It was an interesting month for Kimber Engstrom, the former Ryman employee who was fired by the company for trying to raise money to host a prayer vigil for Joey Feek.
“It all started Oct. 26th, the day after I heard Joey was stopping cancer treatments,” says Engstrom.
She had started working at the new Café Lula inside the Ryman several weeks before the Feeks shared their devastating news. “I would do whatever I could to get inside the Ryman to feel that atmosphere,” says Engstrom. “An atmosphere heavily drenched in the roots of true country music…and faith.”
Knowing how strongly the music community was rallying around the Feeks in their time of need, Engstrom got “a fire in her belly,” as she puts it, to bring everybody together for a truly special night.
“I saw a night where Joey was honored, lifted up and loved on — and as she was built up, I was hoping we could all be built up,” she says.
The cost, according to the Ryman, would be about $18,000 for one night. “The amount of money didn’t really register or play a part in what was in my heart,” says Engstrom. But it definitely mattered to the community, who found it curious the Ryman would charge so much money to host a prayer vigil for a country star who had played the Ryman.
Engstrom set out to raise the money, and was ultimately fired for it — as we detailed earlier in the week.
The move led to an outpouring of support for both Engstrom and the Feeks and ultimately had the Ryman management backtracking: first, by hosting a last-minute vigil after an “Opry at the Ryman” performance on Tuesday (which Engstrom attended), and then by offering Engstrom her job back.
Engstrom ultimately declined returning to work for the Ryman. “I just don’t share the same heartbeat as those who wanted to charge $18,000 for the prayer gathering,” she says.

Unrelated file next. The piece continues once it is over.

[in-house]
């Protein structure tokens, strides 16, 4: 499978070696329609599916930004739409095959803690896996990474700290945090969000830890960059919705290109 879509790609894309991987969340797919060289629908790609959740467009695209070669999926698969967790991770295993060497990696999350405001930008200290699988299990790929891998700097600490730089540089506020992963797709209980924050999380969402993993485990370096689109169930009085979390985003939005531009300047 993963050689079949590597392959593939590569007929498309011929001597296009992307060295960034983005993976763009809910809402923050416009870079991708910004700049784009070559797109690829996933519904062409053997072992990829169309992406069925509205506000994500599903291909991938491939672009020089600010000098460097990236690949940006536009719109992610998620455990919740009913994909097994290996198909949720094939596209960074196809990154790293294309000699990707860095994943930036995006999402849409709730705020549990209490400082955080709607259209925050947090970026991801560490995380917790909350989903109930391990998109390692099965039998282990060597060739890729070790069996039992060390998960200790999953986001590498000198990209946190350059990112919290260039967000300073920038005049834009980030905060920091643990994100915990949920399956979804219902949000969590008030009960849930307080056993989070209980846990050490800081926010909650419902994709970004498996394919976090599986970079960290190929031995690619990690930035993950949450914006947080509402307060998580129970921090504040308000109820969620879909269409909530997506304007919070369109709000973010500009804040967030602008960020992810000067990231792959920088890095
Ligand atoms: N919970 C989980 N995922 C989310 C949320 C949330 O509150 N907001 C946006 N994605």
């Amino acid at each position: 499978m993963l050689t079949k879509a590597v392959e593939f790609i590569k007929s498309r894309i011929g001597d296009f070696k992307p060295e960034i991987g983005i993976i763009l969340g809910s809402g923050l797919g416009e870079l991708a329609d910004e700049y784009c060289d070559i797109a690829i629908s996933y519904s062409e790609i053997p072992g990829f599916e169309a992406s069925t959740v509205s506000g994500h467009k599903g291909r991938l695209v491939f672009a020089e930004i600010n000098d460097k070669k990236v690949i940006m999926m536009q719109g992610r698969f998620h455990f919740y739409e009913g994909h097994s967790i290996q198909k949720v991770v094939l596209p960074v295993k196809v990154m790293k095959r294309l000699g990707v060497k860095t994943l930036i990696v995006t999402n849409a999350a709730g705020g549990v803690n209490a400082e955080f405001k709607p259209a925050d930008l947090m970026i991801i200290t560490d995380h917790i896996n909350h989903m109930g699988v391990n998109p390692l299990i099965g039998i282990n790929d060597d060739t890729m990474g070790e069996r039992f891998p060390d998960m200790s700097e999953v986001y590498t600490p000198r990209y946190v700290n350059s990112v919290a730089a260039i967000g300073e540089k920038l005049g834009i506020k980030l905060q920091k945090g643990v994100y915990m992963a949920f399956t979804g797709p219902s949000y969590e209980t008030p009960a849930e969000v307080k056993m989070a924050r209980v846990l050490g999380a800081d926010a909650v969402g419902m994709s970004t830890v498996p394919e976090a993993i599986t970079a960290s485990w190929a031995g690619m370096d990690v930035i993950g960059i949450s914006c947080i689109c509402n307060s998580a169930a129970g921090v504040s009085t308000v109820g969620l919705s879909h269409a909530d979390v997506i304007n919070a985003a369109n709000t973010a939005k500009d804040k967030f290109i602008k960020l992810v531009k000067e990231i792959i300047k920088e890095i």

But she did counter with another offer.
Engstrom asked that every year on Nov. 19th (the night the vigil was supposed to take place), the Ryman donate the building to be used as a benefit night in Joey Feek and hit songwriter Tim Johnson. Johnson was a close companion of the Feek’s who passed away in October 2012 from cancer.
Again, the Ryman declined the suggestion, but mentioned that Engstrom was welcome to their “Sam’s Place” series, a recurring Sunday-night concert series dedicated to artists performing songs with uplifting messages.
Ryman General Manager Sally Williams had this to say in a statement about the situation:
“After reviewing the events leading up to Kimber’s separation, the Ryman management concluded we acted hastily when we terminated her for violating company policy. It is clear that Kimber’s intentions came from a genuine desire to help by organizing an event for the community. We are in contact with her and are working on a way to honor the spirit of her original request by incorporating a time to lift members of the music community in need up in prayer through our Sam’s Place concert series. We did offer Kimber an opportunity to come back to work, and while she has declined that offer, we wish her all the best in her future endeavors.”
Though some may have been discouraged by the Ryman’s initial actions toward an employee with good intentions and a desire to uplift a family in its time of need, good came from the struggle when the community stood up for Engstrom and the Ryman management realized the error of its ways.
And despite the nature of the whole ordeal, Engstrom remains encouraged and optimistic that the community will always rally around those who seek to do the right thing.
“Honestly, I’m only out of a job — I have so much to be thankful for,” says Engstrom. Again returning the focus to Joey + Rory, she offers a final positive thought on the situation: “I hope Joey feels the love from all this, cause love, just like prayer, heals.”